Or you threatened the members of the selection committee until they agreed to elect you. Because you sure weren’t expressing chastity when we met at the blessing ceremony.” One corner of Keet’s mouth rose and he took a confident step forward.

“No matter.” Deirdre’s eyes narrowed and he turned on his heel, striding a few paces away from the goblin to rummage through a large wooden desk. “I didn’t call you here to relive very old memories—”

“Last month,” Keet interjected under his breath.

“—I brought you here because we share a common interest, you and I.” He found the paper he was looking for and unfolded it on the desk, gesturing for Keet to join him.

The goblin moved closer but didn’t look down at the desk. “We sure do,” he agreed, suddenly animated. “You owe me a golden idol! Do you have any idea how much work I put into recovering that before you practically chucked it down a mountainside? Do you know how much it was worth?”

The priestess grabbed his chin and angled his head to point down at the paper below. “We both know that wasn’t my fault. You’ve got butter fingers and I don’t care how many Glamor Goblin reporters you’ve convinced otherwise. Now look at this. Do you recognize it?”

Keet finally glanced down at the paper. It showed a drawing of a crown and several rings. “I hate to break it to you, priestess, but you can buy these crowns for a length of twine and a rotting fish down at the market. What did you pay for it?”

Deirdre turned his eyes upwards and muttered a prayer for patience. “Savage animal idiot. This is not a replica. This is a schematic of the actual crown of the Lich King. I need you to steal it from him.”

Keet’s eyes widened and he backed away slightly. “Woah, hold on there. I’ve got no reason to fuck with the Lich King. That undead monstrosity is one mean sonnuva. Not to mention, you know, crazy as a halfling addled on pixie dust.”

“In the eyes of the Goddess, his necromancy is a foul blemish upon the purity of our world and must be scoured from it.” Deirdre paused and observed Keet’s doubtful expression.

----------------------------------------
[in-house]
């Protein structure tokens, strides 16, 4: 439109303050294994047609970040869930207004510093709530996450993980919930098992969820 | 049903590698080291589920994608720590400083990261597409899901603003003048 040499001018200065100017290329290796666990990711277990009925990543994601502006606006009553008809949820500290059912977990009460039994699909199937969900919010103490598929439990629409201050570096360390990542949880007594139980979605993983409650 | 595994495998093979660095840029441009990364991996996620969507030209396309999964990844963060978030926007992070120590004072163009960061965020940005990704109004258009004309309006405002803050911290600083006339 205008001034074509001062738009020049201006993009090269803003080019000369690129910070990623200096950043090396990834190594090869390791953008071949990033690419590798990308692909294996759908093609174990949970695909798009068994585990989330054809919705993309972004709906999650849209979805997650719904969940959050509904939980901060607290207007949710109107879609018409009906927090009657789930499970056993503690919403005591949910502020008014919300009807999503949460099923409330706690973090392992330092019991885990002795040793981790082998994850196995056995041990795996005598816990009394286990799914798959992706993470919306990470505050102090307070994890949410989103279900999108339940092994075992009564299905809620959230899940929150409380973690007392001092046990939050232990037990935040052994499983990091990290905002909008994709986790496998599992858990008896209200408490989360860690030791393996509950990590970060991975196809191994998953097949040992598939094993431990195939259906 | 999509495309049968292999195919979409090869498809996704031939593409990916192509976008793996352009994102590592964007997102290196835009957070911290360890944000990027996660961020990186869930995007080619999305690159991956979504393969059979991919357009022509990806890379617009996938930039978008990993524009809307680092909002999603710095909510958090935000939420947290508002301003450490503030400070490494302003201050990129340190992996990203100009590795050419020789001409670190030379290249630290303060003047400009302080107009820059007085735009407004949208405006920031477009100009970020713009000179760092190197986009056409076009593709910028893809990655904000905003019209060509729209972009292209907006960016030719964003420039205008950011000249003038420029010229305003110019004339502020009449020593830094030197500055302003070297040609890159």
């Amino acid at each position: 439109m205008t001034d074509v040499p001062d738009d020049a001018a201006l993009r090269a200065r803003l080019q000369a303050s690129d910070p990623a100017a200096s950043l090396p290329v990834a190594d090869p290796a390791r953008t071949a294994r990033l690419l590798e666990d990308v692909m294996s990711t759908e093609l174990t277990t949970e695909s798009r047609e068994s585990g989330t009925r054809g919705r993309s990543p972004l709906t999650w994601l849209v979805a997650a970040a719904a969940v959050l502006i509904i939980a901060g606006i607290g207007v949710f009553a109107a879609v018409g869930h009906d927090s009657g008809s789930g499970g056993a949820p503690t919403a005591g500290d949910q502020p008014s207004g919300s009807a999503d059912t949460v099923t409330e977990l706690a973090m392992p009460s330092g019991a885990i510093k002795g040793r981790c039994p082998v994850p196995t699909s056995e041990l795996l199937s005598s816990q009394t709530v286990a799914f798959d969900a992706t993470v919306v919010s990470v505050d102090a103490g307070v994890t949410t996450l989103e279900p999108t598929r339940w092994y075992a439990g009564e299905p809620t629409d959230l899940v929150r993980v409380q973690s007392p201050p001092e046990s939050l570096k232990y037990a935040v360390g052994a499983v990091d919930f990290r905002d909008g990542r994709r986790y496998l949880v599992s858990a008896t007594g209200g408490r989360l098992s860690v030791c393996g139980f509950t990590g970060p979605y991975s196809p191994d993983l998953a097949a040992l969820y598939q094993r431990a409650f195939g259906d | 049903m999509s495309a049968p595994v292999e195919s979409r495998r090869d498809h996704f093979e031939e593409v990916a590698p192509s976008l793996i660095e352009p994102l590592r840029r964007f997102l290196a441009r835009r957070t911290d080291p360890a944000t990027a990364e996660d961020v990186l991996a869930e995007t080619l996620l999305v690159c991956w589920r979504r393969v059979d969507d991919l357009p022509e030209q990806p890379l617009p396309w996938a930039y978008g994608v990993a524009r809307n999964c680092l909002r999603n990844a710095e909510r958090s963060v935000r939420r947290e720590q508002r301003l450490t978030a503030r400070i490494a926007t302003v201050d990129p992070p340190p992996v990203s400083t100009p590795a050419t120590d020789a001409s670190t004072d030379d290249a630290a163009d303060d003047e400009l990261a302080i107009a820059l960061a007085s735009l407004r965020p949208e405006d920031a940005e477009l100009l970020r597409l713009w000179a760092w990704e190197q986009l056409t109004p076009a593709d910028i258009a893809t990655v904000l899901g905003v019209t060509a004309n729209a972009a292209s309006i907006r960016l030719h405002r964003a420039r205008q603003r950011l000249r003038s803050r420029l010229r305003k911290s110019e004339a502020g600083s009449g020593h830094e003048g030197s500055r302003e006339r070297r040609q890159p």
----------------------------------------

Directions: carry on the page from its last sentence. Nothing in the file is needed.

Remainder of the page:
“…and he’s been buying up all of the city’s tallow. The Order needs it to make candles for our purification ceremonies! Why does he even want so much tallow? He can see in the dark!” The priestess took a breath and collected himself. “So you need to steal his crown, robbing him of his enchantments and immortality and rendering him a useless pile of bones.”

Keet looked taken aback. “Er, not to be critical of this clearly highly thought-out plan, but couldn’t you just ask the Lich King not to take all the tallow?”

Deirdre’s face returned to its default haughty expression. “As emissaries of a light Goddess, we are not permitted to negotiate with dark creatures. We cannot compensate you for your work at this time, but you may keep any artifacts you find in his lair or on his person. We know for a fact he possesses many valuable and arcane items.”

“That’s all very well and good,” the goblin responded, “but the risk of death and subsequent undeath is just too high where the Lich King is concerned. Find someone else to do your dirty work.” He removed his lasso from his belt. “Shoot me a light ball if you’re ever interested in trashing that purity principle. Otherwise, leave me the hell alone.”

With that statement, he looped his lasso around one sagging troll breast, swinging back out through the window and back down to the courtyard below. The priestess watched the lasso detach and trail out the window after the goblin, stroking his dark beard.

“Unfortunately, more desperate measures are in order.”


The following evening saw a familiar green-skinned figure in a cloak knocking on the door to the Lich King’s dark palace. The heavy metal door creaked open a crack and a skeleton dressed in tattered black rags stood in the gap. The goblin palmed a gold coin and sneaked it into the skeleton’s hand. It fell through the finger bones and clattered noisily to the stone floor. The skeleton looked down at the coin, then back up at Keet. Its eyeless holes bored into his head. Then it slammed the door in his face.

“Who knew skeletons don’t accept bribes?” he wondered, before wandering off into the street.